After we were treated to bucketloads of delicious drama ahead of the release of Wilde’s psycho-sci-fi thriller Don’t Worry Darling – including (but not limited to) a possible feud with Florence “Miss Flo” Pugh, rumours of onset shagging and a possible spitting incident involving Harry Styles and Chris Pine – it didn’t seem like the controversy could possibly get any hotter.
Then it did.
A former nanny of Wilde and her ex-husband, Jason Sudeikis, went public with damning allegations – namely that the Ted Lasso actor unceremoniously laid down on the ground in front of Wilde’s car while she was on her way to see Styles, with whom she was allegedly having an affair, armed with “special salad dressing” that was sacred to their family.
To add even more seasoning to the salad, Wilde then posted a page from Nora Ephron’s 1983 novel Heartburn on her Instagram Stories, which featured a vinaigrette recipe. Considering Ephron’s semi-autobiographical book tells the story of her husband’s own affair with another woman, it’s unlikely this was the actual dressing used by Wilde.
According to TikToker @thesaladlab, who tried and tested it, the dressing detailed in Heartburn is pretty bitter – a kind of foodie metaphor for the prickly resentment of a marriage breaking down. Revenge is a dish best served with a bespoke, artistan dressing, etc.
Just Stop Oil and food as protest
When climate activists Phoebe Plummer and Anna Holland threw tins of tomato soup over Van Gogh’s Sunflowers painting at London’s National Gallery in October, the internet erupted. The stunt was supposed to be a protest against new oil and gas extraction in the UK, while drawing attention to the cost-of-living crisis and the unnaffordability of fuel to heat up said tomato soup at home. “What’s worth more, art or life?” Plummer asked.
In this case, food was used in a deeply symbolic way, as a means of stirring up debate about an issue that has struggled to break into the mainstream. But the general consensus, if the court of social media is anything to go by, was that Just Stop Oil alienated people to their cause rather than bringing them on board.
That said, given that they made headline news for days and were hotly debated on both TV and radio – hell, we’re even writing about it now – it’s fair to say this humble can of soup did more in support of the climate crisis than many of us probably ever will. So, we say: kudos (and croutons) to Plummer and Holland.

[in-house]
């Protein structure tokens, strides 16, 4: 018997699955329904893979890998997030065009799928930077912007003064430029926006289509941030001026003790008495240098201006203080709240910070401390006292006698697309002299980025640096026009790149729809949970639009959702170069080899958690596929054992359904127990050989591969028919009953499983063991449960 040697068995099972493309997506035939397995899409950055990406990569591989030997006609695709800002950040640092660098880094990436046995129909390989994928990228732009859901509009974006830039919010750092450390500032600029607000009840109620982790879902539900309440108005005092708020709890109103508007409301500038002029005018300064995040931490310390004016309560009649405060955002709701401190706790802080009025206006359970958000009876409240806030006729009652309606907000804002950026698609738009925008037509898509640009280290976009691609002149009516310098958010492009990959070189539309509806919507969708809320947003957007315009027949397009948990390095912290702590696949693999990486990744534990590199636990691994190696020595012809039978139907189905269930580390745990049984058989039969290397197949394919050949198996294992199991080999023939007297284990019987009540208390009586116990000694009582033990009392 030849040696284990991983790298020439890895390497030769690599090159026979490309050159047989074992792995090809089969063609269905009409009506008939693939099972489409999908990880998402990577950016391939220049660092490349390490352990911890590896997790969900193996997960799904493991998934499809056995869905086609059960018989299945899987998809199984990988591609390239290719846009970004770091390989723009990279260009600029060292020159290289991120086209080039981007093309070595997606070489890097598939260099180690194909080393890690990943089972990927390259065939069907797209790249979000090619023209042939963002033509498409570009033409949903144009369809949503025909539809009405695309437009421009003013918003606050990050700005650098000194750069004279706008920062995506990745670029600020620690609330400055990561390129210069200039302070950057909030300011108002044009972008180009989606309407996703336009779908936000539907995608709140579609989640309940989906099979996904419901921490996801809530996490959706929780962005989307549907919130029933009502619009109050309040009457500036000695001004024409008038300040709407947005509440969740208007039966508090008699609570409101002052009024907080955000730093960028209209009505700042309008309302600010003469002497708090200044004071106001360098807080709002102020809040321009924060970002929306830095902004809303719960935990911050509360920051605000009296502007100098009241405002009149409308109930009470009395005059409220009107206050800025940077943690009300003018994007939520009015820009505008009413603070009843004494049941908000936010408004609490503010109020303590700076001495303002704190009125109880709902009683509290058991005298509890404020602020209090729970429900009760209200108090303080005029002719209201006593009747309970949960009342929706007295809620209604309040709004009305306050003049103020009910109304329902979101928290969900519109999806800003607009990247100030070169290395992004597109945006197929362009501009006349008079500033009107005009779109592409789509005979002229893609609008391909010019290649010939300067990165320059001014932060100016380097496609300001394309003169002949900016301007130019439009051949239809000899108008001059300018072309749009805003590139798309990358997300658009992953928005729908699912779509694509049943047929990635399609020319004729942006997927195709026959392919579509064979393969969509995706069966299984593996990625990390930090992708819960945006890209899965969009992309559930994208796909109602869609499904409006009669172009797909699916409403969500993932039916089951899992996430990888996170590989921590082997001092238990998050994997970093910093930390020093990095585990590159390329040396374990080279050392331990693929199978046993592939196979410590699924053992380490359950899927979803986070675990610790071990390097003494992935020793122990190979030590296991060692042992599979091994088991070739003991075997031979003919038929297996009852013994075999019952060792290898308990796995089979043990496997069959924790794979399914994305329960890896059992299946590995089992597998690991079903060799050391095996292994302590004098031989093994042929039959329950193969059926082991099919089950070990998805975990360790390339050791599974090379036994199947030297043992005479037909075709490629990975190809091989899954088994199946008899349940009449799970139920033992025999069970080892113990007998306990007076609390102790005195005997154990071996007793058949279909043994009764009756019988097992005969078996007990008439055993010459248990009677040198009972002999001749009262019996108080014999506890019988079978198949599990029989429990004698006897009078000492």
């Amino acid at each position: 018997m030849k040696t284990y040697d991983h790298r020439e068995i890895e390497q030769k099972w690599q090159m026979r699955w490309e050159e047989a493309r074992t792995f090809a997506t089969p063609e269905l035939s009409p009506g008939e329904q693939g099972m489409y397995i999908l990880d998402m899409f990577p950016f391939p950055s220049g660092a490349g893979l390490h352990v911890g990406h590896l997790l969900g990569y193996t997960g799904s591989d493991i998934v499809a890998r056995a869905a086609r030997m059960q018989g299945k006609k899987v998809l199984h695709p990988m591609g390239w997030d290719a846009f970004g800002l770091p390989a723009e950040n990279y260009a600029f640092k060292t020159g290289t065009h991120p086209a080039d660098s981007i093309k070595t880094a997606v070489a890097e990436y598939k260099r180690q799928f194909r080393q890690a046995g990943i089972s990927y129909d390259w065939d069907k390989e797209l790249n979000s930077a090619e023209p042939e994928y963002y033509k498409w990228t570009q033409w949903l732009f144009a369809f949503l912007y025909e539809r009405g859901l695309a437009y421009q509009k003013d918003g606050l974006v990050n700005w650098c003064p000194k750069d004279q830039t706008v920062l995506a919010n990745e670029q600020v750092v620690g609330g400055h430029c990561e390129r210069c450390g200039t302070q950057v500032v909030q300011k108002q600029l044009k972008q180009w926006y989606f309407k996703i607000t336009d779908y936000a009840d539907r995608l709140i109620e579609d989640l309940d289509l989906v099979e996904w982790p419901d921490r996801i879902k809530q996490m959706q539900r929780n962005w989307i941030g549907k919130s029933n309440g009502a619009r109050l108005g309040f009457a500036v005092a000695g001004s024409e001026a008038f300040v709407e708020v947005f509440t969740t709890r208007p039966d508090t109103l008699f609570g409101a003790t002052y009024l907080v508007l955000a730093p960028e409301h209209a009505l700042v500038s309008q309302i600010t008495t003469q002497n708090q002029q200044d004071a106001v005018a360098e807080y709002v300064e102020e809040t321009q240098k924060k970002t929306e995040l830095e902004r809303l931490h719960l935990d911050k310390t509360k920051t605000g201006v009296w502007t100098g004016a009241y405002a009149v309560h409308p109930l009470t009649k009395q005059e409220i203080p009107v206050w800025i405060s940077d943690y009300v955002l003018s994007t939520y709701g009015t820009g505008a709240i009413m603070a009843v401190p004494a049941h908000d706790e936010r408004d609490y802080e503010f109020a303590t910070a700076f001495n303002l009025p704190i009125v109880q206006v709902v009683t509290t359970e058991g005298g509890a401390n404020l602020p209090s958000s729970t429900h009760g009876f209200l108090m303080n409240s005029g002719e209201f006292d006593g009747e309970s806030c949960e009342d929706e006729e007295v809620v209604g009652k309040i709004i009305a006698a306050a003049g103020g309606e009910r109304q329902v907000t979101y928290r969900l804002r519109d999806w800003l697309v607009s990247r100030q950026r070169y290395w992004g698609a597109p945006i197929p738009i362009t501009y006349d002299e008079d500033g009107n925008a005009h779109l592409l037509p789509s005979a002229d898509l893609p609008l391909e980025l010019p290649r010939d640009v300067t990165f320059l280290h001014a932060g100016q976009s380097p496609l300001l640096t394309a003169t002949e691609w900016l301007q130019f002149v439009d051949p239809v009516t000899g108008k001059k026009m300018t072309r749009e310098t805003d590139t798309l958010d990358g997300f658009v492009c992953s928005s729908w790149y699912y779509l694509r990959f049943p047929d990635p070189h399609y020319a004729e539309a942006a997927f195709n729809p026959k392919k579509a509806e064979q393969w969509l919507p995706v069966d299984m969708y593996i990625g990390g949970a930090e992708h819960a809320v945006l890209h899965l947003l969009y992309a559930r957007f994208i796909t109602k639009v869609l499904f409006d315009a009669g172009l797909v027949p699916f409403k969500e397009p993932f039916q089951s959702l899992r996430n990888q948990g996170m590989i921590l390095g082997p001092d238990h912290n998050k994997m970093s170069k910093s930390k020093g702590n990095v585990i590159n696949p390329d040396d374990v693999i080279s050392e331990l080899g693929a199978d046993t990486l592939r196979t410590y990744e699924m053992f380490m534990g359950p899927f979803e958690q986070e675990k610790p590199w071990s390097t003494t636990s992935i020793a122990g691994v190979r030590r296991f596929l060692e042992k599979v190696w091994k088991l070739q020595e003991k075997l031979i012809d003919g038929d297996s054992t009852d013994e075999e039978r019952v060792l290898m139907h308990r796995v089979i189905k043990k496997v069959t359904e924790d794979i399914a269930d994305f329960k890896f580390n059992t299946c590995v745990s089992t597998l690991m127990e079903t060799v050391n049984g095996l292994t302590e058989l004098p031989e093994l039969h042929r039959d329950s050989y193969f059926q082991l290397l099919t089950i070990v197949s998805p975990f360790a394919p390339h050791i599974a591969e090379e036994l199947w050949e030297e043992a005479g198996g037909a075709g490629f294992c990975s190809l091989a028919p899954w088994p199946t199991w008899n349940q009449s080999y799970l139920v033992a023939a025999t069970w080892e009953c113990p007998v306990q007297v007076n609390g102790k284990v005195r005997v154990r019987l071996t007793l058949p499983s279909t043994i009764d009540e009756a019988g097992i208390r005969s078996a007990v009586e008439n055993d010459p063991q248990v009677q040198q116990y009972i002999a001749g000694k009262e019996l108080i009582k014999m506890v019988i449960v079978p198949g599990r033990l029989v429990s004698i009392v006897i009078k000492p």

Suella Braverman’s unhinged rant about “tofu-eating wokerati”
You have to admit it’s pretty poetic that Just Stop Oil sparked frothing outrage from the Home Secretary, one once again involving grub – this time as a means of pigeonholing an entire sub-section of the British public. When climate activists blocked the Dartford Crossing, Braverman blamed the Labour Party, the Lib Dems and “the coalition of chaos, The Guardian-reading, tofu-eating wokerati” for disruption on the roads.
That’s a lot of heavy lifting for little blocks of curdled soy milk. Much like avocado toast has become associated with so-called millennial frivolity, tofu has often been unfairly maligned over the years as a cornerstone of leftwing ideology – one that’s long been used by conservative politicians as a dig to the other side. In 2007, rightwing American pundit Ann Coulter published Let Them Eat Tofu!, an essay denouncing climate change and equating tofu with the extinction of the human race. This Tory beef with tofu is pretty weird, if you ask us.
Honorary mention to the unapologetic horniness of Emma D’Arcy’s negroni… sbagliato… with prosecco in it
This one technically falls into the drinks category and wasn’t a scandal, but it remains impossible to ignore given the iron chokehold it had on fans of Emma D’Arcy’s House of the Dragon character and beyond. “Their choice is odd – it’s the choice of a person ungoverned by expectations. How very sexy. How very queer of them. What an eternal vibe. Wouldn’t life be easier if we all knew what we wanted, all of the time?” wrote Daisy Jones of this exceptional cocktail order for THE FACE. We’ll drink to that.